With the second largest population in the United States, Los Angeles is starved for park and recreational space, a fundamental feature of livable cities. The beach is among the last "natural" open spaces, unique because it is adjacent to the urban areas of Los Angeles, closer than most other open space resources to the densest parts of the city. Yet our beaches are increasingly threatened by pollution and other urban pressures. Closures, warnings, and advisories due to unsafe water conditions degrade the beach, limiting the already short supply of open space in LA. Pollution negatively impacts both the health of the beach ecosystem and human health.
This sections focuses on LA beach use, including beach accessibility for culturally diverse residents of Los Angeles County. Data reported here are derived from the USC Sea Grant publication Attitudes toward Marine Wildlife among Residents of Southern California's Coastal Zone . Overall beach use activities, for all racial/ethnic groups, are shown in the chart below.
Access to coastal ocean resources was generally not seen as a problem by most survey respondents: only 22% felt they did not enjoy adequate access to local beaches. Barriers respondents cited are listed in the adjacent figure, showing the percent of respondents who noted each barrier that affected them. Results showed that Latinos and Asian-Pacific Islanders were twice as likely to report barriers to access than other respondent groups. Approximately one quarter of all those who faced a barrier to beach access cited beach pollution as the primary factor keeping them from visiting the beach: almost half of Latino respondents indicated that their perceptions of beach pollution kept them from using the coastal zone's beaches. Though the vast majority of African American respondents felt they had adequate beach access, 45% of those who experienced barriers had trouble with transportation to the beach.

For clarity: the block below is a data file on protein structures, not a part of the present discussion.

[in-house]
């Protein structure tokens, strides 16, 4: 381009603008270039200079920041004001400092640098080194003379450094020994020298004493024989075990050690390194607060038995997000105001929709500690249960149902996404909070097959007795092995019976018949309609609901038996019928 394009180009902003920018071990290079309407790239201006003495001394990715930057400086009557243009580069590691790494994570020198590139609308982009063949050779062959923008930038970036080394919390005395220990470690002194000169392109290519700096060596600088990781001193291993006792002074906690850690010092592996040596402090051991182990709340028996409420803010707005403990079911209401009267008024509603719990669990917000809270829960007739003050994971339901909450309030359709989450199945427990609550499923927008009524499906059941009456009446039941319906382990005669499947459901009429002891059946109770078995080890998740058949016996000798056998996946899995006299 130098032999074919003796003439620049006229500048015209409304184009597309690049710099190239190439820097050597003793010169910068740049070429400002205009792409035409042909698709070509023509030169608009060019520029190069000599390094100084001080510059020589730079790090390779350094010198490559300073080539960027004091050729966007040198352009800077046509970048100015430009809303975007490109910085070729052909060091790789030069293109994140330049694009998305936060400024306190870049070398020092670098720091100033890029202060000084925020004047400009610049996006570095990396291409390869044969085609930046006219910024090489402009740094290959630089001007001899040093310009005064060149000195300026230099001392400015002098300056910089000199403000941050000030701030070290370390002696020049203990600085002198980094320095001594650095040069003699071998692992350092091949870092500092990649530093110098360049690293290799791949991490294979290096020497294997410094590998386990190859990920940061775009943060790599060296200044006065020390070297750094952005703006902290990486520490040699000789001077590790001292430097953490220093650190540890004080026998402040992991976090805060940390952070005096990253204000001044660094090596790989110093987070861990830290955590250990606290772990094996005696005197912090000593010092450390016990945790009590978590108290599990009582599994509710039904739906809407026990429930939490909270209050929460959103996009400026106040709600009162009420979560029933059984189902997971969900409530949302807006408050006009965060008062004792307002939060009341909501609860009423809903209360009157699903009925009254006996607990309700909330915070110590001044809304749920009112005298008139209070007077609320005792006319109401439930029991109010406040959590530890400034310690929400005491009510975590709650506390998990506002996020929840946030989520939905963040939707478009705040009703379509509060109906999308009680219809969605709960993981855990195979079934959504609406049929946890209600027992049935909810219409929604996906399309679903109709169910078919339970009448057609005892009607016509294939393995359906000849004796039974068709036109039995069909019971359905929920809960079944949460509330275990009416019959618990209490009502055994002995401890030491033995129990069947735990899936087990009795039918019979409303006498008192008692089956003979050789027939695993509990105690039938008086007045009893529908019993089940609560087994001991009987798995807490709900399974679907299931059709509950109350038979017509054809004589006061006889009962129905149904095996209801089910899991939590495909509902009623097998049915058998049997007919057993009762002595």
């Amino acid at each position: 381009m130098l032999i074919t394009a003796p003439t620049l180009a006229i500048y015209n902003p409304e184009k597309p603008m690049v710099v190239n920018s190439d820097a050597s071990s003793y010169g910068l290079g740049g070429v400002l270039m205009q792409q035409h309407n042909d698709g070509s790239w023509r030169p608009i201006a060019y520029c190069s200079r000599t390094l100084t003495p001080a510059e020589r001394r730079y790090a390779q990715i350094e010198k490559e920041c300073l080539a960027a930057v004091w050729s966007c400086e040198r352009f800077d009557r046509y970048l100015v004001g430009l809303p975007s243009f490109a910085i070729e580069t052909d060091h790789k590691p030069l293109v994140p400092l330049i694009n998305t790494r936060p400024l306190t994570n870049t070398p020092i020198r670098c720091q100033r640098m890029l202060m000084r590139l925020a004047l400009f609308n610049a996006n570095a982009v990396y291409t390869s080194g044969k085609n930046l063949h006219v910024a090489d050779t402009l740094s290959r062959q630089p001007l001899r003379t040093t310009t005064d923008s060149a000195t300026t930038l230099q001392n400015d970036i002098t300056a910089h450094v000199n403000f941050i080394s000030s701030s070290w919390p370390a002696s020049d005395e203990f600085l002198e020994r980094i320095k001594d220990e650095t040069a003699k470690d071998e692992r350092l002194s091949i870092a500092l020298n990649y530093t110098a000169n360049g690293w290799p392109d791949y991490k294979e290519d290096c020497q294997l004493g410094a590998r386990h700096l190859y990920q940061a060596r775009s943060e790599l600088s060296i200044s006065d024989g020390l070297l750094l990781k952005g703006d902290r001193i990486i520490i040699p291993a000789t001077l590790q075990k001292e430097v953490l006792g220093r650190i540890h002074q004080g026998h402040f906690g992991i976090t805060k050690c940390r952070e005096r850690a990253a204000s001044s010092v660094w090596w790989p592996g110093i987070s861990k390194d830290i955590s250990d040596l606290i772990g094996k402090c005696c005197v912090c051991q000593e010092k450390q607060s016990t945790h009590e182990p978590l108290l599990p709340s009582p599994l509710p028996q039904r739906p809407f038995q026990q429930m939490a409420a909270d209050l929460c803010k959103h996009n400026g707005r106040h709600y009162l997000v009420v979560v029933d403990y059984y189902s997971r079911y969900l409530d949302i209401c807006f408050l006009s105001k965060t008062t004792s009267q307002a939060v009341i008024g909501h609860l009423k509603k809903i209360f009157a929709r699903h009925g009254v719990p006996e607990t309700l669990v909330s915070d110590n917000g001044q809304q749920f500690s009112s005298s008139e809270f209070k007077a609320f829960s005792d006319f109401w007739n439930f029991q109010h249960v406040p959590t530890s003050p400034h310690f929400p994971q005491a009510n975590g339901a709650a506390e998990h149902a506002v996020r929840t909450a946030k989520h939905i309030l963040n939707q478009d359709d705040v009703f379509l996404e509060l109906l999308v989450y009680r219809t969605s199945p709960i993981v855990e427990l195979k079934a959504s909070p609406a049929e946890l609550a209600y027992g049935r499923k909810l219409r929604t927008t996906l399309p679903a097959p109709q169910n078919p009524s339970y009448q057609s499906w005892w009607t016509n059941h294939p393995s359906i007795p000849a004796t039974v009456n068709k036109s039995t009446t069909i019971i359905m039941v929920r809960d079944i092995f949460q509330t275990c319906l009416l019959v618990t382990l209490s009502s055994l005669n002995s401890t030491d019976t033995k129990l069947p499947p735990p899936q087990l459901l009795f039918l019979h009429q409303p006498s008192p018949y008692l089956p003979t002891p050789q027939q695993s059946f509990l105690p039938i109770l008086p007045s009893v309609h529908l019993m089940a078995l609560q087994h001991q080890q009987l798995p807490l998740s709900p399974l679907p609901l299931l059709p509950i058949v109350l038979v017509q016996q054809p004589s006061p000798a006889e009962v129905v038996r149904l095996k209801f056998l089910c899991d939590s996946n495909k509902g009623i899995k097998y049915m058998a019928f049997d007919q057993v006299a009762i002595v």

FOCUS: Latino Immigrants
The survey included 223 Latino immigrant respondents; this
group was characterized by relatively low education levels and low-to-moderate
household incomes with 94% earning less than $49,999 annually. Over 64%
of this group listed Spanish as the primary language spoken at home,
and almost half had children under age 18 living at home. With respect
to beach use, our findings show that:
|Highlight: Latino respondents living in the U.S. longer than 20 years went to the beach less and participated in fewer activities than newer (less than five years in the U.S.) residents. Longer-term residents respondents were more likely to participate in water sports, perhaps reflecting superior income status.|
Activity and use patterns did not vary drastically by duration of residence in the U.S. Most differences that were present, however, occurred between new arrivals (less than five years in the U.S.) and the longest duration residents (more than 20 years in the U.S.). Newly arrived immigrants were more apt to use the beach, compared with those living in the U.S. longer than 20 years (see table below). These differences are possibly attributable to differences in family status (such as having younger children at home), age, and socio-economic status. Perhaps because it is a low-cost activity, those with fewer economic resources are able to visit the beach more frequently; also, newer residents tend to be younger, and younger respondents had higher rates of beach use.